Workshop means you’ll be sharing work to be read and critiqued by your instructor and classmates and that you will also be critiquing the work of your peers. 

Reading means you’ll be doing close reading of a work with an eye toward craft. 

Craft discussion means you’ll be looking at the tools writers use to do that thing they do so well and then trying it out yourself.

Class levels are designed for various stages of the writing journey. Simply self-select the level that sounds best for where you’re at. 

Introductory: This is your first creative writing workshop, first writing class since high school, or first foray into a new genre or form. You’re looking to try something new, kickstart your writing, and/or establish yourself in the fundamentals.

Intermediate: You have a strong understanding of writing fundamentals and are eager to deep dive into craft. You’re honing your writerly identity and voice through independent projects. In workshop, you look for constructive feedback and are ready to do writing and reading outside of class.

Advanced: You’ve written a significant body of work and have taken it through several stages of revision. You’re getting ready to publish or are in the early stage of publishing, and you’re interested in refining the skills that will take you to the next level in the literary industry.

All Levels: You are any of the above and are looking to play with new possibilities.

You’ll get your class information, including Zoom link if applicable, three days before the first day of class.

Write With Hugo House is our free monthly write-in program, operated in partnership with the Seattle Public Library. Two take place onsite at SPL locations, one takes place online. 

Sliding-scale classes are offered every quarter. Find them in our Class Catalog.

We announce flash sales, early bird periods, and special deals through our e-newsletter; sign up at the bottom of this page.

At this time, we offer payment plans on classes 8 sessions and up. Email education@hugohouse.org with the name of the class you’re interested in to set up a payment plan.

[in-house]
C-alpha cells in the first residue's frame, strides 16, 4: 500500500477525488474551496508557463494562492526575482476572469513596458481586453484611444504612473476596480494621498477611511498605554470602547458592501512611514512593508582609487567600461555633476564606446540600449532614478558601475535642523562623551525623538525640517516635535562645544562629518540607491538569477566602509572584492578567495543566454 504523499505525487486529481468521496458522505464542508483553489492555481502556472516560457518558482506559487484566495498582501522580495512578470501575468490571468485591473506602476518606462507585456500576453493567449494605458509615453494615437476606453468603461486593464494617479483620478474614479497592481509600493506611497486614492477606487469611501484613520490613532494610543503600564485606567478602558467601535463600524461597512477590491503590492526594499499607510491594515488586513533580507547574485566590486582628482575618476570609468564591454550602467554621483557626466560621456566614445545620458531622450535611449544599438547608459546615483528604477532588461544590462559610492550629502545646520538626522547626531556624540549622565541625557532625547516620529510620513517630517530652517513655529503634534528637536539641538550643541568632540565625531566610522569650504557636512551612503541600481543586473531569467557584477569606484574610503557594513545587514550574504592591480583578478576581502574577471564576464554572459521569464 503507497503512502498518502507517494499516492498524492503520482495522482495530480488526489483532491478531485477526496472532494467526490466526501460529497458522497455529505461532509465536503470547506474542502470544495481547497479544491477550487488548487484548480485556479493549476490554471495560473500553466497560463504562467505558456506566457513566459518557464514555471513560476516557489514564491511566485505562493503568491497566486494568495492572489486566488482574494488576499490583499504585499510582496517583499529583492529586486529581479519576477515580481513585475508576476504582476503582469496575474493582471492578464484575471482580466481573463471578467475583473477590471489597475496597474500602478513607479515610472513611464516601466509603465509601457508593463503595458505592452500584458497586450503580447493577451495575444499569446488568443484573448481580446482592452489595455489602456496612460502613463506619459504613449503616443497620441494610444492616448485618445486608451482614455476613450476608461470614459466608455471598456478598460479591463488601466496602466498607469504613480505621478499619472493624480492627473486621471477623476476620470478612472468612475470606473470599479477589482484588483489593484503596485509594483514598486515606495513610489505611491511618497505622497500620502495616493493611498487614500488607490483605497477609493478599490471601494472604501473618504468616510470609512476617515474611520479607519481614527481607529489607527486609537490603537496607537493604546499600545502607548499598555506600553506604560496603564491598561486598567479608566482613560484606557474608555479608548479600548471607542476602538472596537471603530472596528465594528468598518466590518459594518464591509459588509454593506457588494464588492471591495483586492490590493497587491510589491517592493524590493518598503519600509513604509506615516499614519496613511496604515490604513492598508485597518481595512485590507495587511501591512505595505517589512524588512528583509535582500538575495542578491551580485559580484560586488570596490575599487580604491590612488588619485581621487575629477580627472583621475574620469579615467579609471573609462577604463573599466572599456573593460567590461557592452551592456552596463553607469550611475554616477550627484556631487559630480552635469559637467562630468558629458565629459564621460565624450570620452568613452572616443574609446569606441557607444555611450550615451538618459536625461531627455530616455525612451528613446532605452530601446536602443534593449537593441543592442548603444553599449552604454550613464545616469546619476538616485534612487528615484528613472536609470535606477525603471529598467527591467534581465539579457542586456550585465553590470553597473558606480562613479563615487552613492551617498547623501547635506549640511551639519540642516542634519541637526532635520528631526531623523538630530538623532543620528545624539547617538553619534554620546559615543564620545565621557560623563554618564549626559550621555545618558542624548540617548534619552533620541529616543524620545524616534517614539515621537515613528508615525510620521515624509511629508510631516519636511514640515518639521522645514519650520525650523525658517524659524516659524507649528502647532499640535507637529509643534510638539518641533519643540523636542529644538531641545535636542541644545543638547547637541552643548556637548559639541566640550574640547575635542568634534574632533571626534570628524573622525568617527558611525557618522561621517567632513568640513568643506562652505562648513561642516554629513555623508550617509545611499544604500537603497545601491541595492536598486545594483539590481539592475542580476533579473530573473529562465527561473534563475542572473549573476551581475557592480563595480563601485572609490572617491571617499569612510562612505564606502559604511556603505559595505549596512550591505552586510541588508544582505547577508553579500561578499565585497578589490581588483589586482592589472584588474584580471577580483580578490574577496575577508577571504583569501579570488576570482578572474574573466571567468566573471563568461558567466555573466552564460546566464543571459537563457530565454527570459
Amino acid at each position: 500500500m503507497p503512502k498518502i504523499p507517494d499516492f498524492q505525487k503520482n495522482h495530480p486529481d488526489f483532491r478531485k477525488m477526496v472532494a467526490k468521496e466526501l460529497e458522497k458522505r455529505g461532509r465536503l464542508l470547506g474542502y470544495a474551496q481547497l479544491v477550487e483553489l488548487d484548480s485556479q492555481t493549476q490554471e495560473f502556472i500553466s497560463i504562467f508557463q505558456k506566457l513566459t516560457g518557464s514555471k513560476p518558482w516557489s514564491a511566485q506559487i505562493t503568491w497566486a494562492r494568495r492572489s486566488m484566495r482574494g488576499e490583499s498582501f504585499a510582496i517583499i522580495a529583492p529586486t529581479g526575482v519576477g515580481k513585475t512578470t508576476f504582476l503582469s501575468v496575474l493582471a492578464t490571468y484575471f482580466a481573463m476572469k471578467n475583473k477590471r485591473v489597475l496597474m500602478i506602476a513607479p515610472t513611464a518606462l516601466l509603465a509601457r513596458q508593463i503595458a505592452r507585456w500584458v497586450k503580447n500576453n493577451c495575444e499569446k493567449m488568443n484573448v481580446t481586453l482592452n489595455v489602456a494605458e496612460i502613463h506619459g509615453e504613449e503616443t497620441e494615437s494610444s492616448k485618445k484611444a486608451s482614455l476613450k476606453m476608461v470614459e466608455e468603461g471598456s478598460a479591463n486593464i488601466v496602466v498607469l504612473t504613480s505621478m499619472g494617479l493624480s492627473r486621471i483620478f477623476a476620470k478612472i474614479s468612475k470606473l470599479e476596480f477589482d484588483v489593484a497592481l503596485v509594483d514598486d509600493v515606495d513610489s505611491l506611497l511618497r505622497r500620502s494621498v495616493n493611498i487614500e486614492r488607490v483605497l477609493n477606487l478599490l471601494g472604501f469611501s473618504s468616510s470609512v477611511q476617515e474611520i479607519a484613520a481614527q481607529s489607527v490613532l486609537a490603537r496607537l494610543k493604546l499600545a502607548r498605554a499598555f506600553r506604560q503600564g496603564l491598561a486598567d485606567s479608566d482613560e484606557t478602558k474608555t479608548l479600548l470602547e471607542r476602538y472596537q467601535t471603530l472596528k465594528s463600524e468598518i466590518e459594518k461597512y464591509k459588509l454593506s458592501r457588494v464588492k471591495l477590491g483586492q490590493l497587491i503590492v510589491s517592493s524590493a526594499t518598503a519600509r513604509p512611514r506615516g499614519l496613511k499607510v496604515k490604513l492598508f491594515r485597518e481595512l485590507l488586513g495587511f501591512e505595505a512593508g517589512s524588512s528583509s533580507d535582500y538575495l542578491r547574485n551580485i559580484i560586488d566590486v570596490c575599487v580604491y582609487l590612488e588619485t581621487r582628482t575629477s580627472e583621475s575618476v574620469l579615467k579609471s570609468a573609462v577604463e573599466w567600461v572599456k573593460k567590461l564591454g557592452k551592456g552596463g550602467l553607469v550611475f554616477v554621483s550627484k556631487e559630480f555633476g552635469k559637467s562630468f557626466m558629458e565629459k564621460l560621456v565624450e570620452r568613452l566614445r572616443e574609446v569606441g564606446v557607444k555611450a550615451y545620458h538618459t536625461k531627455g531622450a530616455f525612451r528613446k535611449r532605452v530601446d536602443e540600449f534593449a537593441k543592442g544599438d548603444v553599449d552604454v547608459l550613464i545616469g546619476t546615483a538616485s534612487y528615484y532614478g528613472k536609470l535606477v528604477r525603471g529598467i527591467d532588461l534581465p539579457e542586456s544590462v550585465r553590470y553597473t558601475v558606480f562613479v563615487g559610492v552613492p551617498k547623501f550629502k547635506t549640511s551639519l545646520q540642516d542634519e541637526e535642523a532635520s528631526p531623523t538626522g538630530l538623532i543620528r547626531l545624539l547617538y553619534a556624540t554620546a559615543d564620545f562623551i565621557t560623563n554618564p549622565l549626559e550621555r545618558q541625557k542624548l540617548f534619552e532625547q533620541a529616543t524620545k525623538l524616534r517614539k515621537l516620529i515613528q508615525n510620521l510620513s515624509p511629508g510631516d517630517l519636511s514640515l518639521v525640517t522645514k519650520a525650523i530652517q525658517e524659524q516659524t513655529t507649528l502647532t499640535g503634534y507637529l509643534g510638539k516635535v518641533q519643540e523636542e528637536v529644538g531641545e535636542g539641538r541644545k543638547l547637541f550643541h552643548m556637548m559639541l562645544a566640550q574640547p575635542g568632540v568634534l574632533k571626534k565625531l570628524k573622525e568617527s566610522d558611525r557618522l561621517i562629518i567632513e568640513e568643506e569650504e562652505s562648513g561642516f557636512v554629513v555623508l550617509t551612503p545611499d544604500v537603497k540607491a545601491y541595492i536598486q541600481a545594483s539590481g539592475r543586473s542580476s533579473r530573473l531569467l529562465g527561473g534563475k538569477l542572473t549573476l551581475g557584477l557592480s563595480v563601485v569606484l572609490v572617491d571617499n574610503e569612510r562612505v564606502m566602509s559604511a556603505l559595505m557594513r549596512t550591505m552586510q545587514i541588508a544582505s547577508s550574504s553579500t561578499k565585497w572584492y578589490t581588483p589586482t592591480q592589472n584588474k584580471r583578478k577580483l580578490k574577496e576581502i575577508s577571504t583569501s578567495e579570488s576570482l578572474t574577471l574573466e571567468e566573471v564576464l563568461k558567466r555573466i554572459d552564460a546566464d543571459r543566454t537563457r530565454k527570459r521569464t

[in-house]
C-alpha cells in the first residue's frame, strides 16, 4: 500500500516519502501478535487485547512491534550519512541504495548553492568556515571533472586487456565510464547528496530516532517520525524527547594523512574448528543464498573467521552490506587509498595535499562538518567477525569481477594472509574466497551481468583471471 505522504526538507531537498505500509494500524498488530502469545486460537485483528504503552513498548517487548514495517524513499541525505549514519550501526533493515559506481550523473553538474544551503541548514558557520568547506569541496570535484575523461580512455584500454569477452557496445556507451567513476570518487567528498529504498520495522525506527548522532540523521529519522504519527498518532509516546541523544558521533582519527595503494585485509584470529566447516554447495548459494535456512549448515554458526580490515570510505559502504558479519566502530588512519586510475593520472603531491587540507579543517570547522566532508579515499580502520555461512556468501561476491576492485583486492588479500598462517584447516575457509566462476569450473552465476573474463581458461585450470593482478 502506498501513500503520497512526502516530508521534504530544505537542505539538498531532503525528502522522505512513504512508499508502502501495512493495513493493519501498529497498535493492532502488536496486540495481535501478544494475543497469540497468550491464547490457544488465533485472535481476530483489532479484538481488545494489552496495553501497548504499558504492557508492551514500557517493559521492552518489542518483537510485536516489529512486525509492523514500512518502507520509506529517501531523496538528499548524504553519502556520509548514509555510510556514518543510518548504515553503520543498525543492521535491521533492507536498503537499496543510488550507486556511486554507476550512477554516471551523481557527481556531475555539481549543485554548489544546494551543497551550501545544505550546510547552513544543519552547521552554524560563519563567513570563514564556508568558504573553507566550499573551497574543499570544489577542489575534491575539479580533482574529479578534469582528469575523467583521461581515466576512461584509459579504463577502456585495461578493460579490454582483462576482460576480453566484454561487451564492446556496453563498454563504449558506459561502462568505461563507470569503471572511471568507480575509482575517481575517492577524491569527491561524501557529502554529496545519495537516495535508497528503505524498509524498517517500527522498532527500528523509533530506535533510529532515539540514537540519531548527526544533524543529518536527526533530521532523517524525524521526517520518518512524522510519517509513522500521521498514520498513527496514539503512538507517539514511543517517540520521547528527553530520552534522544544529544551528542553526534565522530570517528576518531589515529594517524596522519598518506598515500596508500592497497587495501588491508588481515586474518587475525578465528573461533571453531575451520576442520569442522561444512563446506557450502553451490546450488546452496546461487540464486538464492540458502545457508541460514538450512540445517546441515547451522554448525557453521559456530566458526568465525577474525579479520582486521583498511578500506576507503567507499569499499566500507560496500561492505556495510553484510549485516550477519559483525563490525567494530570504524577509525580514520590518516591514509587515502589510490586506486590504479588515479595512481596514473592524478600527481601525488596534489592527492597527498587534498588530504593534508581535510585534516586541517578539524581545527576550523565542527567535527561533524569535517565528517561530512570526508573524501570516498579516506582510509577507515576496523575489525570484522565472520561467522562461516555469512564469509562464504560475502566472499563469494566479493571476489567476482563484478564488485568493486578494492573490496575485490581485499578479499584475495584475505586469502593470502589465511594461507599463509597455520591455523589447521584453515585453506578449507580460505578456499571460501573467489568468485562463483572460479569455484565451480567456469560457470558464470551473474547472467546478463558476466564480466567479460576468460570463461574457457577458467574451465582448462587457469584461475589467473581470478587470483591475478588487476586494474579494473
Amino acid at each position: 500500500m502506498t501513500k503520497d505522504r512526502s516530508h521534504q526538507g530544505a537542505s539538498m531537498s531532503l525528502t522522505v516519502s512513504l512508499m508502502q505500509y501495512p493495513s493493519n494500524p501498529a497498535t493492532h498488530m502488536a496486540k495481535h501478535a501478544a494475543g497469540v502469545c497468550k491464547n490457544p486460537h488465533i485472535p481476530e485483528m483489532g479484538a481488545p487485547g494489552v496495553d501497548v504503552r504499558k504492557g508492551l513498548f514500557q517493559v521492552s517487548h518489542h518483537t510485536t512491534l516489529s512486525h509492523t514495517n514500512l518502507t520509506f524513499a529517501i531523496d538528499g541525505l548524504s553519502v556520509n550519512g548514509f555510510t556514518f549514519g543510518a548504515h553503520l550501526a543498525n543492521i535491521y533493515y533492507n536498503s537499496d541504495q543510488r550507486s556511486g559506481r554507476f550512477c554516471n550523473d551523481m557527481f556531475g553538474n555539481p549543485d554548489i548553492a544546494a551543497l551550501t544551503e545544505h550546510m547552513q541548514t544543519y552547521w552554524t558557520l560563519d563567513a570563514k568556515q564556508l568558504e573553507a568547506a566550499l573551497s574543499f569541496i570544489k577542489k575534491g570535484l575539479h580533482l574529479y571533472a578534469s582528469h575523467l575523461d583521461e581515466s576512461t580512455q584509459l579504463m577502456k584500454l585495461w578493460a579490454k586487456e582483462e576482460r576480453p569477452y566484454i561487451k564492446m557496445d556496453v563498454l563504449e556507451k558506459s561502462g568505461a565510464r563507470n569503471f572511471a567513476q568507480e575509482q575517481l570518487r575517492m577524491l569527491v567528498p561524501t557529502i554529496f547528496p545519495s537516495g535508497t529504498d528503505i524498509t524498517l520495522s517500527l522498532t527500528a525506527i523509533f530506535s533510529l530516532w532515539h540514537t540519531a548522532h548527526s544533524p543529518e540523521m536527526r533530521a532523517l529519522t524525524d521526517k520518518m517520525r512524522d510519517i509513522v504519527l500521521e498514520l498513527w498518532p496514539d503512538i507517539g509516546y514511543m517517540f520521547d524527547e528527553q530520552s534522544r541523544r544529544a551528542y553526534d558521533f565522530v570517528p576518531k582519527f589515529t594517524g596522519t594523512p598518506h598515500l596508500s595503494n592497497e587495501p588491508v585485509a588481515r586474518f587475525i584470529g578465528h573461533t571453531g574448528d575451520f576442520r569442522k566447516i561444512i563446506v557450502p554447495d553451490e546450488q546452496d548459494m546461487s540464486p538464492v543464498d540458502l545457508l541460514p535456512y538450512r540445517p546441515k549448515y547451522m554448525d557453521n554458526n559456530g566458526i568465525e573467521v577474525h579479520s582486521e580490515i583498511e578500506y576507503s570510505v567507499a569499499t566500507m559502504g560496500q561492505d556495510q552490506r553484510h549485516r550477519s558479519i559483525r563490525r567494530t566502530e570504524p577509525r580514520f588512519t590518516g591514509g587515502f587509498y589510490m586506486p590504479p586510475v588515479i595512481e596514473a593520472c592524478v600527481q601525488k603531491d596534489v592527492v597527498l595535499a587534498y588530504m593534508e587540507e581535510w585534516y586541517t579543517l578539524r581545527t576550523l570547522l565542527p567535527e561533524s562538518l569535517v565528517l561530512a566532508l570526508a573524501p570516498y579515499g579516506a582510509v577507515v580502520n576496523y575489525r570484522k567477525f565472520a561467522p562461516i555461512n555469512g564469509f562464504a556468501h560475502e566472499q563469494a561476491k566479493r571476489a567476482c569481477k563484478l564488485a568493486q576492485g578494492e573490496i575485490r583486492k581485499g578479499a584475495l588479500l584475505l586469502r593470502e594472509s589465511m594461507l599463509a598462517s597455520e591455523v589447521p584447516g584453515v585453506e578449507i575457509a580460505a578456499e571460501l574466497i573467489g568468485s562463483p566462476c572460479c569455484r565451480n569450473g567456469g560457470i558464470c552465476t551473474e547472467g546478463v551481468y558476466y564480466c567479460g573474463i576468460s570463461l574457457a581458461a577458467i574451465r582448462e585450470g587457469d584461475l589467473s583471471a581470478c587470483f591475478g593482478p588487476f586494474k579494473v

Asynchronous classes are perfect for students that need flexibility!

During an asynchronous class, instructors release new lessons once per week. Students then have one week to complete that lesson and any accompanying coursework. You’ll learn as much as you would in a traditional class but with the flexibility to work at the best times for your schedule!

While there are no live sessions, asynchronous classes are still a lively and rigorous experience. Async classes are not static lessons but an adaptable and energetic community space. Be ready to work in a collaborative environment, giving and receiving feedback on your writing, participating in discussions, and growing your writing practice in a way that works best for you.

Asynchronous classes take place through the website Wet Ink. Students receive an invitation to the class and to set up a Wet Ink account on the start date of the class. Each week of the class, a new lesson will be available through the Wet Ink portal. Classes close two weeks after the end date, and students receive an email containing their content from the class when it closes.

Hugo House will only process refund requests that are submitted 5 business days or more before the class start date. To request a refund, log in to your account, go to “My Account,” select the “Orders” tab on the left-hand side, click the appropriate order, and request a refund for your specific class. Administrative fees apply. Please see our full refund policy here.

In general, we do not record classes. However, an exception if a student has specific access needs.

We encourage students to only sign up for classes that fit with their schedule.   

We do not tolerate racist, sexist, homophobic, ableist, transphobic or any other oppressive behaviors, regardless of who commits them. Please check out our full community guidelines by clicking here. If an instance of community guidelines are violated and not resolved within the classroom, students may let us know by filling out the student incident report.

If Hugo House needs to cancel a class for any reason, you’ll receive a full refund.

Hugo House members get to register early for classes – a full week before they open to the general public!, receive a 10% discount on events and classes, and more. See the full list of membership benefits here!

Donations of all sizes allow us to provide access to quality writing classes, events, and experiences for all. Please consider making a donation to Hugo House today.

If you’re interested in contributing your skills, Hugo House accepts volunteer applications for a variety of roles, including event support, administrative tasks, and more. Learn more on our Volunteer page.

Learn about all the ways to support Hugo House here.